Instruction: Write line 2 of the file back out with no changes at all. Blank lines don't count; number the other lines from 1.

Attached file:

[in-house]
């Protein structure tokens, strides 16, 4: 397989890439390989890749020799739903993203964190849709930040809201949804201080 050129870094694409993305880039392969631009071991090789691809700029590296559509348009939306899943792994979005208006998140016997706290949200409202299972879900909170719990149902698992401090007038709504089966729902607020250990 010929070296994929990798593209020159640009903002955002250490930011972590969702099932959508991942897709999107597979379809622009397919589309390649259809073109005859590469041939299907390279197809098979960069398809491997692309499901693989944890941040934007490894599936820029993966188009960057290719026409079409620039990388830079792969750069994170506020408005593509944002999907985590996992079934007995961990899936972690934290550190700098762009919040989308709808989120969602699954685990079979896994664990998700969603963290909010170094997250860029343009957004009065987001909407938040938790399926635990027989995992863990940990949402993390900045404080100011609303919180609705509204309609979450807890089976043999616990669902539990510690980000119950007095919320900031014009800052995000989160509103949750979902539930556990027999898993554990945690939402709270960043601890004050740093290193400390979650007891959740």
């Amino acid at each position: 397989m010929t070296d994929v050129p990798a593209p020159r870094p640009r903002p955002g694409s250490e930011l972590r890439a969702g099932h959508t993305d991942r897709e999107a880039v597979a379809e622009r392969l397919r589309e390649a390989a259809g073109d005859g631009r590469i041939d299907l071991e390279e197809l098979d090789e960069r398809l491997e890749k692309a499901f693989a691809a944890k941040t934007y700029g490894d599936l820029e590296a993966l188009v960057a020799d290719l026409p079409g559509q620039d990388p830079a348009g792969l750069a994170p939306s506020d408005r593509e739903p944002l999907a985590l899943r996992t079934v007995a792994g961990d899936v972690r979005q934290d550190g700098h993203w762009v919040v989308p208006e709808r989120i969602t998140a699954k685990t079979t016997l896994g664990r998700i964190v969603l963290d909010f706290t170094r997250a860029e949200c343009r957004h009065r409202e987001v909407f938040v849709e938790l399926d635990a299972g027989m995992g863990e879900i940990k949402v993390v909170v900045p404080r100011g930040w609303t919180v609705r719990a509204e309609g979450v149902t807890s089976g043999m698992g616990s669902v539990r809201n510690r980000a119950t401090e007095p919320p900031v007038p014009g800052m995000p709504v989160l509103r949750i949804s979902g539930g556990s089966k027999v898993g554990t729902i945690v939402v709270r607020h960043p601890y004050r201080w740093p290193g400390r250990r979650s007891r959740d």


């Protein structure tokens, strides 16, 4: 397989890439390989890749020799739903993203964190849709930040809201949804201080 050129870094694409993305880039392969631009071991090789691809700029590296559509348009939306899943792994979005208006998140016997706290949200409202299972879900909170719990149902698992401090007038709504089966729902607020250990 010929070296994929990798593209020159640009903002955002250490930011972590969702099932959508991942897709999107597979379809622009397919589309390649259809073109005859590469041939299907390279197809098979960069398809491997692309499901693989944890941040934007490894599936820029993966188009960057290719026409079409620039990388830079792969750069994170506020408005593509944002999907985590996992079934007995961990899936972690934290550190700098762009919040989308709808989120969602699954685990079979896994664990998700969603963290909010170094997250860029343009957004009065987001909407938040938790399926635990027989995992863990940990949402993390900045404080100011609303919180609705509204309609979450807890089976043999616990669902539990510690980000119950007095919320900031014009800052995000989160509103949750979902539930556990027999898993554990945690939402709270960043601890004050740093290193400390979650007891959740």